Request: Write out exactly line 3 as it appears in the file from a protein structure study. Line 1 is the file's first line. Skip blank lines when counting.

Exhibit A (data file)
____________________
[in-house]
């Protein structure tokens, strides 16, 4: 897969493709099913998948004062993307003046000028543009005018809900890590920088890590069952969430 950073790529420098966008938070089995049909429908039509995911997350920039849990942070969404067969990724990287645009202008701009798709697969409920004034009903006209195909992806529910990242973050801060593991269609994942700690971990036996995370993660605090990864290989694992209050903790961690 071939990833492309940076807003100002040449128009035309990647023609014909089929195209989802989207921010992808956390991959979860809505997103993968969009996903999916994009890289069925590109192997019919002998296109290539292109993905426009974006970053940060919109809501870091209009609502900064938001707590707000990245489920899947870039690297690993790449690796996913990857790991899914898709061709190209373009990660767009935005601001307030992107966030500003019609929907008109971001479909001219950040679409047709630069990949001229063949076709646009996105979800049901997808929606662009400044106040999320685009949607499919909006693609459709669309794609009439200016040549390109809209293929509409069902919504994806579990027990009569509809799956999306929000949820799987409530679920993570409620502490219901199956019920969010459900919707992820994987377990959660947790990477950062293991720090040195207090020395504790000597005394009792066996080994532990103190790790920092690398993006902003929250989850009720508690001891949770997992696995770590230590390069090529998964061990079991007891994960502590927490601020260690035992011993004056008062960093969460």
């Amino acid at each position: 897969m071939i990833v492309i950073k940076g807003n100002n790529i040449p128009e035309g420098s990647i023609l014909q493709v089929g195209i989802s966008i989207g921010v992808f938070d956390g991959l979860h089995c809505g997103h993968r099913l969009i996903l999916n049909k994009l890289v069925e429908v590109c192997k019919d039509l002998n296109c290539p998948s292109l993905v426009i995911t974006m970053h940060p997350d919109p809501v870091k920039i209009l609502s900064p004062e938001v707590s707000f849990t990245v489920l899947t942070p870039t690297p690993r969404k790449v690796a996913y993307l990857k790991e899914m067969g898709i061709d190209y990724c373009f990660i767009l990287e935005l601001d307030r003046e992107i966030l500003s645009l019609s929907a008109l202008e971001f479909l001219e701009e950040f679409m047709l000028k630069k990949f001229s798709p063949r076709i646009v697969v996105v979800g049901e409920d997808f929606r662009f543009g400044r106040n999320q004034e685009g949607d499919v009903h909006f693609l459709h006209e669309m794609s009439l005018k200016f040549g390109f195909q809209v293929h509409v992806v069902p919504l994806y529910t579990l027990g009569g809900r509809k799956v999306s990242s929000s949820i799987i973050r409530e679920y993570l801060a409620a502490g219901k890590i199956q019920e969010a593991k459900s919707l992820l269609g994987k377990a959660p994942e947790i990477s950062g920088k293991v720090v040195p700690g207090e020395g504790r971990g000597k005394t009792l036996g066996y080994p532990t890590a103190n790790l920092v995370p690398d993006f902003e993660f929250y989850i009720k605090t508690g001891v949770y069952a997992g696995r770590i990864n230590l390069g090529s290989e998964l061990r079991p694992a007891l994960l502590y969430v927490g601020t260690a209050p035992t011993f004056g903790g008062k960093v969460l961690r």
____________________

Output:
């Amino acid at each position: 897969m071939i990833v492309i950073k940076g807003n100002n790529i040449p128009e035309g420098s990647i023609l014909q493709v089929g195209i989802s966008i989207g921010v992808f938070d956390g991959l979860h089995c809505g997103h993968r099913l969009i996903l999916n049909k994009l890289v069925e429908v590109c192997k019919d039509l002998n296109c290539p998948s292109l993905v426009i995911t974006m970053h940060p997350d919109p809501v870091k920039i209009l609502s900064p004062e938001v707590s707000f849990t990245v489920l899947t942070p870039t690297p690993r969404k790449v690796a996913y993307l990857k790991e899914m067969g898709i061709d190209y990724c373009f990660i767009l990287e935005l601001d307030r003046e992107i966030l500003s645009l019609s929907a008109l202008e971001f479909l001219e701009e950040f679409m047709l000028k630069k990949f001229s798709p063949r076709i646009v697969v996105v979800g049901e409920d997808f929606r662009f543009g400044r106040n999320q004034e685009g949607d499919v009903h909006f693609l459709h006209e669309m794609s009439l005018k200016f040549g390109f195909q809209v293929h509409v992806v069902p919504l994806y529910t579990l027990g009569g809900r509809k799956v999306s990242s929000s949820i799987i973050r409530e679920y993570l801060a409620a502490g219901k890590i199956q019920e969010a593991k459900s919707l992820l269609g994987k377990a959660p994942e947790i990477s950062g920088k293991v720090v040195p700690g207090e020395g504790r971990g000597k005394t009792l036996g066996y080994p532990t890590a103190n790790l920092v995370p690398d993006f902003e993660f929250y989850i009720k605090t508690g001891v949770y069952a997992g696995r770590i990864n230590l390069g090529s290989e998964l061990r079991p694992a007891l994960l502590y969430v927490g601020t260690a209050p035992t011993f004056g903790g008062k960093v969460l961690r």